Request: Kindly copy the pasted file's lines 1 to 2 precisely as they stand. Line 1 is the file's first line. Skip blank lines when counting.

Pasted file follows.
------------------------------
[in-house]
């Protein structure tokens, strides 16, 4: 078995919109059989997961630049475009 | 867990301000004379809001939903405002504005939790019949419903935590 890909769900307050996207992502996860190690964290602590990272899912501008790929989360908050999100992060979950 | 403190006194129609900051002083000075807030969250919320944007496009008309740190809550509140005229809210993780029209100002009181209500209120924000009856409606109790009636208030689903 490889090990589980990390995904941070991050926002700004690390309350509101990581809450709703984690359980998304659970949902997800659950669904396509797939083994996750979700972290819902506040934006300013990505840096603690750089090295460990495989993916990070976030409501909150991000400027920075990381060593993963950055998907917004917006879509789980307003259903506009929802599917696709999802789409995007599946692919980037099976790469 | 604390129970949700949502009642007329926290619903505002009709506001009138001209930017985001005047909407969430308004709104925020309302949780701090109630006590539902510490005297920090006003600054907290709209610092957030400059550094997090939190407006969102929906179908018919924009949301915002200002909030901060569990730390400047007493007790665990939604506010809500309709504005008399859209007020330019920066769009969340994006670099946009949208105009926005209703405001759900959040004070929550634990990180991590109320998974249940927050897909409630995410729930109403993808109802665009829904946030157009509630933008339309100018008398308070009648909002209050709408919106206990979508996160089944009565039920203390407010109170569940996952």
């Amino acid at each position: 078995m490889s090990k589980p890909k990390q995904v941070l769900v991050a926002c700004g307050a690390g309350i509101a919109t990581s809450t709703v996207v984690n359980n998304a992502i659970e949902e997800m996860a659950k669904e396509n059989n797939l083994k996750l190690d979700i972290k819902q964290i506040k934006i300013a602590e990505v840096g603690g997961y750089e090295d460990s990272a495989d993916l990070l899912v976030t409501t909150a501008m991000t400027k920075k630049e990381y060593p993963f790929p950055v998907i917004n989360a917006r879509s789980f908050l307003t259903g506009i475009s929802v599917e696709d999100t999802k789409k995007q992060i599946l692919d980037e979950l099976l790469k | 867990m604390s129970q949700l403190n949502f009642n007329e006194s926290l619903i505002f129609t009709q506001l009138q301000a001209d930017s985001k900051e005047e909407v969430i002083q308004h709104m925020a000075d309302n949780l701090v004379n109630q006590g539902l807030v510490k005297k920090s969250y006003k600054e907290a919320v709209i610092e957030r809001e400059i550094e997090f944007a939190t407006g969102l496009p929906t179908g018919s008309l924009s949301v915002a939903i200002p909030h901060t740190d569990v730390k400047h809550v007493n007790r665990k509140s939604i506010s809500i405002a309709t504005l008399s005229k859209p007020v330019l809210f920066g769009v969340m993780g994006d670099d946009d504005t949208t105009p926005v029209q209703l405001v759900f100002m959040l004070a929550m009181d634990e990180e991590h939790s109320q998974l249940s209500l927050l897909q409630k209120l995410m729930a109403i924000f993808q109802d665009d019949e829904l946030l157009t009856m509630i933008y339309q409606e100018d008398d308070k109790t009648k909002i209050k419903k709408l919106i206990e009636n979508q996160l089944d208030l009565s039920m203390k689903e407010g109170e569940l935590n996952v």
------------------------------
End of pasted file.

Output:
[in-house]
């Protein structure tokens, strides 16, 4: 078995919109059989997961630049475009 | 867990301000004379809001939903405002504005939790019949419903935590 890909769900307050996207992502996860190690964290602590990272899912501008790929989360908050999100992060979950 | 403190006194129609900051002083000075807030969250919320944007496009008309740190809550509140005229809210993780029209100002009181209500209120924000009856409606109790009636208030689903 490889090990589980990390995904941070991050926002700004690390309350509101990581809450709703984690359980998304659970949902997800659950669904396509797939083994996750979700972290819902506040934006300013990505840096603690750089090295460990495989993916990070976030409501909150991000400027920075990381060593993963950055998907917004917006879509789980307003259903506009929802599917696709999802789409995007599946692919980037099976790469 | 604390129970949700949502009642007329926290619903505002009709506001009138001209930017985001005047909407969430308004709104925020309302949780701090109630006590539902510490005297920090006003600054907290709209610092957030400059550094997090939190407006969102929906179908018919924009949301915002200002909030901060569990730390400047007493007790665990939604506010809500309709504005008399859209007020330019920066769009969340994006670099946009949208105009926005209703405001759900959040004070929550634990990180991590109320998974249940927050897909409630995410729930109403993808109802665009829904946030157009509630933008339309100018008398308070009648909002209050709408919106206990979508996160089944009565039920203390407010109170569940996952």